The Red Bull Music Festival is in full swing here in Los Angeles, with exciting upcoming shows from Robyn and the music from Red Dead Redemption on the way. Earlier this week, one of the highlights of the music festival came as a part of its concurrent film celebration Center Channel, hosted at East Hollywood’s Ukranian Culture Center, which is known for hosting a Pyanska Festival to punk rock shows. This performance was particularly special, as it saw drone metal legends Earth provide their take on a live score for the 1920s-era Danish silent film Häxan.
For those that don’t know, Häxan was shot in a documentary style, exploring the topic of witch trials in Middle Ages Europe, mainly inspired by director Benjamin Christensen’s studies and impressions from the 15th century inquisitor’s guide, Malleus Maleficarum – which translates to Hammer of Witches. As the guide was written for German inquisitors, so much of the action – which is broken down between documentary-style segments and dramatic, horror-style sequences – is set in Germany.
The film has been released in various shapes and forms, including a 1968 version that runs 72 minutes and a more extended version from a restoration by the Swedish Film Institute. This version ran closer in length to the latter version, being broken down into seven segments that explored various aspects of Hammer of Witches, from the background of The Inquisition, to tests given to determine whether a person (more commonly, but not always, a woman) was a witch, the ins-and-outs of a witch trial, the emotional and physical torture endured by the accused in order to drum up a false confession and most shockingly, what they did with the witches after conviction.
Earth joins a storied history of live scores for Häxan. The film was initially released with a score made up of previously released compositions from the likes of Schubert, Gluck and Beethoven, with a 50-piece orchestra performing the score when it premiered in Copenhagen. That same score can be heard on the film’s 2001 Criterion Collection release.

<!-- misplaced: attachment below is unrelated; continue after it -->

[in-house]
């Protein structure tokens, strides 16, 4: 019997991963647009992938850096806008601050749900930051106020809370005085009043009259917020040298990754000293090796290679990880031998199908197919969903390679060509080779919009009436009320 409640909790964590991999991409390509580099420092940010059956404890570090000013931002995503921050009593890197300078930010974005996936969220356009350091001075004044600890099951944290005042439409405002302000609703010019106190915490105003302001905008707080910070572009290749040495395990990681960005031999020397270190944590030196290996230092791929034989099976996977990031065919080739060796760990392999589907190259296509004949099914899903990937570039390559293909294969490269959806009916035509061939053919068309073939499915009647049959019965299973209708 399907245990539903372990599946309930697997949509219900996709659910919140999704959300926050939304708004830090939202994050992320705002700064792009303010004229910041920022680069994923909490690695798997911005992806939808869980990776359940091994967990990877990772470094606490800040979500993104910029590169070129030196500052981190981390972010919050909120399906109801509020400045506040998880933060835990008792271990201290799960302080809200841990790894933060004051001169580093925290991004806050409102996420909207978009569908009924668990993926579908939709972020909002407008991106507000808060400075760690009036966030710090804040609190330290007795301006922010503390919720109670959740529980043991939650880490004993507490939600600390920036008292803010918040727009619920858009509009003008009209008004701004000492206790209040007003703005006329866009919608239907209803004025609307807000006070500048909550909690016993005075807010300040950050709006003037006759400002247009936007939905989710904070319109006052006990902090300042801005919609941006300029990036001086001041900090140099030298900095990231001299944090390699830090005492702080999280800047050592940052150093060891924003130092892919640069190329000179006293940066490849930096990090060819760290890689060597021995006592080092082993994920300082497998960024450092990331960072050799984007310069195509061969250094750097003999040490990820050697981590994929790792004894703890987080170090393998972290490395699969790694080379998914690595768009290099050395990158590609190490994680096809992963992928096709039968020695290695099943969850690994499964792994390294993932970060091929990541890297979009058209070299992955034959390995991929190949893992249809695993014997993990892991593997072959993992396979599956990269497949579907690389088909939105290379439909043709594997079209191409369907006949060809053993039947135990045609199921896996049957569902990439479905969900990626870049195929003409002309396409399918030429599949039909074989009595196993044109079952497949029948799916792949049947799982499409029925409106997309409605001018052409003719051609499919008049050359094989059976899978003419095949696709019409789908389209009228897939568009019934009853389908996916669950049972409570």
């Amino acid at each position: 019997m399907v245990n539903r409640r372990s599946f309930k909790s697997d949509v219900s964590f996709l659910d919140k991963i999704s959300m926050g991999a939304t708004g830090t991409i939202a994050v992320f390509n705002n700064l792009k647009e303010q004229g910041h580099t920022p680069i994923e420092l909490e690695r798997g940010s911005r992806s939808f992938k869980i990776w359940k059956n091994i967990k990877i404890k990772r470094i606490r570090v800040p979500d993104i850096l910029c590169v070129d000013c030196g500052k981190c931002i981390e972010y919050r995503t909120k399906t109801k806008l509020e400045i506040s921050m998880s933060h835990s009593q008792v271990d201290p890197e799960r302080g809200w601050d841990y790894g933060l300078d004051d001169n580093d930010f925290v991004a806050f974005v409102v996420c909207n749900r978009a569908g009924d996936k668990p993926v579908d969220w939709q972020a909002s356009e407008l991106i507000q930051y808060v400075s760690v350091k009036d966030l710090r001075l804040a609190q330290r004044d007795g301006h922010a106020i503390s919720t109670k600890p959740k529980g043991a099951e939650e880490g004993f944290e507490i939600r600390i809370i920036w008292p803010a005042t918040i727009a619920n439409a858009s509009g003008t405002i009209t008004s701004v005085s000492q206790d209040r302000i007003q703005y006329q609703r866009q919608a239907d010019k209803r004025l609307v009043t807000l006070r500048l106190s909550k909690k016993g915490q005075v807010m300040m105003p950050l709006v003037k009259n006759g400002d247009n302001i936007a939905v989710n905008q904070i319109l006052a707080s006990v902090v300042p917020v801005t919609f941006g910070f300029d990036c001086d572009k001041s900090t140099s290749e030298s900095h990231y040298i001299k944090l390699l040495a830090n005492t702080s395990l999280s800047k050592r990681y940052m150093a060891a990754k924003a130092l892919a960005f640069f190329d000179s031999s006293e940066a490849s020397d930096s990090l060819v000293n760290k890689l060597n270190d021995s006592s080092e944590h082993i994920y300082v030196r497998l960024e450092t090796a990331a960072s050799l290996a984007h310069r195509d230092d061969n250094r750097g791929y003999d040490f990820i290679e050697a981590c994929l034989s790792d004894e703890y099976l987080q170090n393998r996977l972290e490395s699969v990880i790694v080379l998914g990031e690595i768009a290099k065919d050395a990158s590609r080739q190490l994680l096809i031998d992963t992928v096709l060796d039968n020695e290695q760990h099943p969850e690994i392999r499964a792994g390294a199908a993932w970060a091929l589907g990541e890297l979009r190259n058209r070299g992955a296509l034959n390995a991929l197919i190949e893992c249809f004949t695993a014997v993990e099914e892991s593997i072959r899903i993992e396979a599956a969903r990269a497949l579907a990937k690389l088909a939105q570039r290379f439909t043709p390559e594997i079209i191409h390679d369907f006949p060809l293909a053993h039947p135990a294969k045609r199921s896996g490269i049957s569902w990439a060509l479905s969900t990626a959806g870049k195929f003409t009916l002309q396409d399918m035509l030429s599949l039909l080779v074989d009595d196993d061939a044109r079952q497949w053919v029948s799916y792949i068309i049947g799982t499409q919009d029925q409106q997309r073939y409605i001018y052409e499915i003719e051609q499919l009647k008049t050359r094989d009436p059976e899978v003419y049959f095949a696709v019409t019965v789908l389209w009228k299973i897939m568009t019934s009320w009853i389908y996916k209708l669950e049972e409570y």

While a 50-piece orchestra performing well-known classical compositions certainly provides a dramatic oomph to the silent film, Earth’s ominous experimental metal perhaps makes for a more suitable pairing. The at-times grainy black and white footage being layered with songs played at 30 BPM appropriately built tension, casting a feeling of foreboding into the largely packed house at the Ukrainian Culture Center.
Likely there are those thinking to themselves, “Yeah, but wouldn’t an hour and a half of drone metal get boring? It all kind of sounds the same.” They’ve probably never experienced a band with the dexterity, experience and musicianship of veritable genre legends. While there were themes coursing through every movement, no two were identical and each easily wormed their way into feeling like an intrinsic part of the film.
Yes, there was plenty of chugs followed by apprehensive seconds before the next note. But there were also plenty of times the band injected elements of classic scores, even at times creating an atmospheric, metallic sort of Spaghetti Western influence into the tracks. Adding texture and color to mix was Adrienne Davies, the band’s drummer and percussionist. With music so slow, she had plenty of time to add flourishes of percussion.
What was most amazing about the performance from Dylan Carlson, bassist Bill Herzog and Davies is that it was a completely custom soundtrack to Häxan. Unless the band chooses to record the score for release or decides to take this show on tour, it’s very well possible that this incredible piece of art was experienced once and only once for one night by a few hundred people. The level of care and dedication that the band put into their work is not just commendable, it’s quite astonishing.